The Sum of Its Parts
With years of experience in the New York City Brazilian jazz scene and having played with a who’s-who list of Brazilian artists, three very talented musicians got together to release Forests, a heavy Brazilian jazz album in the best tradition of piano, bass and drums trio. Individually, each artist follows his own path in the music business. Helio Alves heads his own trio, and Duduka da Fonseca and Nilson Matta are two thirds of Trio da Paz. When together, the Brazilian Trio is captivating, fiery and very in control of the music the trio showcases.
Getting into the Brazilian songbook for this release was an easy task for the trio, who produced this fine album. They used excellent music by stellar names such as Ivan Lins, Hermeto Pascoal, Vitor Assis Brasil and Milton Nascimento. Going one step further, group members also added their composing skills with top-notch numbers from their individual repertoires. The final product is Forests, a compelling release of Brazilian jazz music.
Helio Alves (São Paulo, 1966) is a terrific pianist and well known to many for his own work in his 1998 Trios. Here, right from the start with “Amor,” we have the pleasant opportunity to experience Helio’s comfort and artistry on the piano. His diversity is a constant in this album, whether he is playing up tempo arrangements or smooth ballads, as in the title track, “Forests.” In this particular track, he takes a back seat after the introduction and lets Nilson Matta (São Paulo, 1949) shine brightly in his own composition with the strong presence of Duduka da Fonseca (Rio de Janeiro, 1951) and his vibrant drums. The trio is also electrifying in “Pro Zeca,” a jam-packed number that pushes each artist’s expertise to new heights.
In some of the more well-known numbers, such as the beautiful “Tarde,” we experience the Brazilian Trio in a very intimate setting. I’ve always been partial to this Nascimento composition and find it one of his best. Hearing it in an all-acoustic version is a breath of fresh air and stunningly beautiful. Duduka’s soft brushes are the perfect companion to the Nilson’s adaptable bass and Helio’s magnificent piano. The other Nascimento song featured here is “Vera Cruz,” which closes the album in grand style. With its fast tempo, the track is very fitting to showcase each musician one more time in strong solos. Hermeto Pascoal’s “Montreux” is another beautiful example of a ballad. Hermeto’s music, often thought of as experimental, is presented here in a more traditional setting and very romantic to say the least. Even Nilson’s middle solo is infused with romance to its core.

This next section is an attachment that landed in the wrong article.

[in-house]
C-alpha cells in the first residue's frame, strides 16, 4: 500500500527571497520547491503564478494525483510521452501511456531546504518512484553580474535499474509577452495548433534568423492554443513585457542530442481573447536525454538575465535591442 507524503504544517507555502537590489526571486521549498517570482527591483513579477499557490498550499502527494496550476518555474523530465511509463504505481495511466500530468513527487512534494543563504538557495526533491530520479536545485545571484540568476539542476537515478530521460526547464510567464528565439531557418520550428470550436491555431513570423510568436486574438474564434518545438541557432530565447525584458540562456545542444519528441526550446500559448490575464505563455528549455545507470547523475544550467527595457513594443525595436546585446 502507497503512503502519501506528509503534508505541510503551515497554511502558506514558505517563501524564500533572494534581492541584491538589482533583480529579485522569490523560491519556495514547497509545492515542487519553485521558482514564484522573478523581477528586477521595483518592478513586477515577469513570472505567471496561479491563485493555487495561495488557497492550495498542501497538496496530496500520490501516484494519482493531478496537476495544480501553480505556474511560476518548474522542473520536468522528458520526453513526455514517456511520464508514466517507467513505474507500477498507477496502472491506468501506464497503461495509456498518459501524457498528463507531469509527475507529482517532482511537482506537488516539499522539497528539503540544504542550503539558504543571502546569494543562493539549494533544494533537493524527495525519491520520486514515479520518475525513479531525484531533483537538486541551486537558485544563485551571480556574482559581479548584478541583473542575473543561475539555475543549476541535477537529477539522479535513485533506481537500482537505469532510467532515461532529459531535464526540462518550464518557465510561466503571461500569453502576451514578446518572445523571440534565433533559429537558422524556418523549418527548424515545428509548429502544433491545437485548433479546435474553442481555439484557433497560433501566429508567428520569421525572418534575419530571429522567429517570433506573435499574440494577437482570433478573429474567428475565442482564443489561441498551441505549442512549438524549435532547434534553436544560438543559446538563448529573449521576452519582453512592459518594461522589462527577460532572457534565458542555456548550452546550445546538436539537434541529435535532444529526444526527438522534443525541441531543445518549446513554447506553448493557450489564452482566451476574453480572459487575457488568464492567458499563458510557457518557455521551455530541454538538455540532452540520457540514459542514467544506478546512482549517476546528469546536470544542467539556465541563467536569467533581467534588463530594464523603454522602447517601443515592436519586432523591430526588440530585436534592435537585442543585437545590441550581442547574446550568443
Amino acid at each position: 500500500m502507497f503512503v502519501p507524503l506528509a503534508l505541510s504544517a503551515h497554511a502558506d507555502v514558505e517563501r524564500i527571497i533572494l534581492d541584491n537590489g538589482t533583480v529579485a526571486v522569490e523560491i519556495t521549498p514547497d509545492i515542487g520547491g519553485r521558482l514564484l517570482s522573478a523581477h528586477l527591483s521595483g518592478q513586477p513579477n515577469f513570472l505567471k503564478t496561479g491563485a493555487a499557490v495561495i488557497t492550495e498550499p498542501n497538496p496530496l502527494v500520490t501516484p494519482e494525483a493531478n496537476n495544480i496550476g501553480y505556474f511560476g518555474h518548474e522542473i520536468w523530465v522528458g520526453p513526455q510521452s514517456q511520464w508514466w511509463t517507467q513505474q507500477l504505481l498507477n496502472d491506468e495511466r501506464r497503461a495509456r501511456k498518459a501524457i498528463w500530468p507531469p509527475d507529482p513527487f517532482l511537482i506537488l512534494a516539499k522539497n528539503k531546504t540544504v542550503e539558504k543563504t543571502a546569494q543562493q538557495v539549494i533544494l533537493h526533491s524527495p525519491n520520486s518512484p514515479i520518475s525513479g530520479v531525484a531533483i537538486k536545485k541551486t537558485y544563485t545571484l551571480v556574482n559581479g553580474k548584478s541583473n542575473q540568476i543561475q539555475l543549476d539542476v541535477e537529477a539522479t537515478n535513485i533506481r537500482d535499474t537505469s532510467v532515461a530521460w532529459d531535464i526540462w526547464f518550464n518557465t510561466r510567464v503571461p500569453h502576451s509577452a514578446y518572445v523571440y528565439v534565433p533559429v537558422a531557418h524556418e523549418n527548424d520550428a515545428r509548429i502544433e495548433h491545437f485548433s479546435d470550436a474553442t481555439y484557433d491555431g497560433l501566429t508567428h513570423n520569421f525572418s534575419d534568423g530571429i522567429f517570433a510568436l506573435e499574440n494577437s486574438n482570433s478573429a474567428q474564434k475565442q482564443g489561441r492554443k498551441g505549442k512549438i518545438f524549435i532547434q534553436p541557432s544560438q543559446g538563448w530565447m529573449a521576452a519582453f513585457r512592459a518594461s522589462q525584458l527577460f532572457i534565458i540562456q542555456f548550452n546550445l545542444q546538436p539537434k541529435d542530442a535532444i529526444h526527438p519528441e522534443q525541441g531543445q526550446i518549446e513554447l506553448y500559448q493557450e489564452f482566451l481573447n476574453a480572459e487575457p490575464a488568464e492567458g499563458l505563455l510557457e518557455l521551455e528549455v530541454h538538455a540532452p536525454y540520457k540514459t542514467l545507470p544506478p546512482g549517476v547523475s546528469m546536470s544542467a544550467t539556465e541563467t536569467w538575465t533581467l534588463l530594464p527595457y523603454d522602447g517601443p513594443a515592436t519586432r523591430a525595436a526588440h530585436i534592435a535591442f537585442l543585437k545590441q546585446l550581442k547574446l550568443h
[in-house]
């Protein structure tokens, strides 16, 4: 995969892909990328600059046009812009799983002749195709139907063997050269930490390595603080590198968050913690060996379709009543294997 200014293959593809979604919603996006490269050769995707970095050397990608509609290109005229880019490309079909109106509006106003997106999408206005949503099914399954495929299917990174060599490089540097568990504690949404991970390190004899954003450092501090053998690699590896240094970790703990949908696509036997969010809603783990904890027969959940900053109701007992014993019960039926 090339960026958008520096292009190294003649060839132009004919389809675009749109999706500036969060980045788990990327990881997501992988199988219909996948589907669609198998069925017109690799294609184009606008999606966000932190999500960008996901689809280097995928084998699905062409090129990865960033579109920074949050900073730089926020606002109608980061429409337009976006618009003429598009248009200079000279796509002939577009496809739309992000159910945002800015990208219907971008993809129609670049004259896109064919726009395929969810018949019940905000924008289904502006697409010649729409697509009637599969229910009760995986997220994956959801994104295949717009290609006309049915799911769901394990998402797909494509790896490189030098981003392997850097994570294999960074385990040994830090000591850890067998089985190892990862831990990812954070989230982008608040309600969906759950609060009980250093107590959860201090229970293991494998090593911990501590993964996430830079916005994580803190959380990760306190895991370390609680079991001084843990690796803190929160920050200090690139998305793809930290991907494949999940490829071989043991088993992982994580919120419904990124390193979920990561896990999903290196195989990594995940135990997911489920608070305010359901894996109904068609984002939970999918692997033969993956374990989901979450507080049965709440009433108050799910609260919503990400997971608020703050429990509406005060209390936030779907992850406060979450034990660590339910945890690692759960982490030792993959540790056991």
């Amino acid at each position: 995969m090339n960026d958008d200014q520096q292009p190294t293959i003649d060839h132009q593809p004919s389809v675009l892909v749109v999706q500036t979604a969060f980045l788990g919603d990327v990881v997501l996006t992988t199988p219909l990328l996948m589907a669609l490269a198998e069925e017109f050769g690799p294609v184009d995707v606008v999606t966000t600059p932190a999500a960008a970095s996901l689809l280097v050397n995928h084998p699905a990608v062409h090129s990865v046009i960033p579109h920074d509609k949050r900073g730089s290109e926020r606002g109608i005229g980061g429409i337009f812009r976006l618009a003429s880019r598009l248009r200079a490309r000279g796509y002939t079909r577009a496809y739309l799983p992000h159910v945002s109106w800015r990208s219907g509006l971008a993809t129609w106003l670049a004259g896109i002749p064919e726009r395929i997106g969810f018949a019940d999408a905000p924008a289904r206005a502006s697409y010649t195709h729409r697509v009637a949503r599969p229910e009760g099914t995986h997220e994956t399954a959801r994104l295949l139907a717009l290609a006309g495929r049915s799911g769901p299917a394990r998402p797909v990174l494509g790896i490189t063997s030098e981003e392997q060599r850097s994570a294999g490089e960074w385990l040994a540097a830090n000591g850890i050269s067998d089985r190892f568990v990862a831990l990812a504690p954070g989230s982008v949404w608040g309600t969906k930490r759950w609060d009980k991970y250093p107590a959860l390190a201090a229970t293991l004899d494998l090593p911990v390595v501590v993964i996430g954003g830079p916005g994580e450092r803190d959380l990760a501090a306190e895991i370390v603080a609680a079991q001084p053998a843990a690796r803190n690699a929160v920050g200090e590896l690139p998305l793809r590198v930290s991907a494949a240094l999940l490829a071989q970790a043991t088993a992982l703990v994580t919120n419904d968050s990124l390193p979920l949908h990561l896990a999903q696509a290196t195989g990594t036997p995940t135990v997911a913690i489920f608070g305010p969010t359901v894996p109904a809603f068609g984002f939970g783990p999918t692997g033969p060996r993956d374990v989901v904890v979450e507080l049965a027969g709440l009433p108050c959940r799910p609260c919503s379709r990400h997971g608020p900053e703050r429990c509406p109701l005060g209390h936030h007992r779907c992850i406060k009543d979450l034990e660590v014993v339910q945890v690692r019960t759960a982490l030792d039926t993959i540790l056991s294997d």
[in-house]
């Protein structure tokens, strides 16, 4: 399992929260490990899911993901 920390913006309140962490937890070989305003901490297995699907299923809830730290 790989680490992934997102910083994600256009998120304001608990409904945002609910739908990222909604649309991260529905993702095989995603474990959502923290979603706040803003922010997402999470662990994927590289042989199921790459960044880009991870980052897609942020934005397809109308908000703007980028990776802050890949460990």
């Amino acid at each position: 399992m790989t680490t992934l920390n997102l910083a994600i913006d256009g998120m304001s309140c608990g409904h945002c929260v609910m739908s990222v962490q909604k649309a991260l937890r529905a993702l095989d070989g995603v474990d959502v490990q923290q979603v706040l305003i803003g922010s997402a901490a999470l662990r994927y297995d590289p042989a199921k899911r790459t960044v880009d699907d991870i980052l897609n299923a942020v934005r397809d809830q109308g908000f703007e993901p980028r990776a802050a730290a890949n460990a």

Considering that these guys have been collaborating with countless artists and also that they each have their own groups, it is a tremendous accomplishment for the Brazilian Trio to come up with an entirely different sound from its individual parts. Starting with a traditional trio formation, the Brazilian Trio built on that solid foundation to give us an album that is unquestionably fresh and gratifying. Forests is lush.
Zoho Music ZM 200806 (2008)
- Amor (Ivan Lins)
- Forests (Nilson Matta)
- Samba Alegre (Helio Alves)
- Montreux (Hermeto Pascoal)
- Pro Zeca (Vitor Assis Brasil)
- Tarde (Milton Nascimento)
- Ubatuba (Helio Alves)
- Paraty (Nilson Matta)
- Flying Over Rio (Duduka da Fonseca)
- Vera Cruz (Milton Nascimento)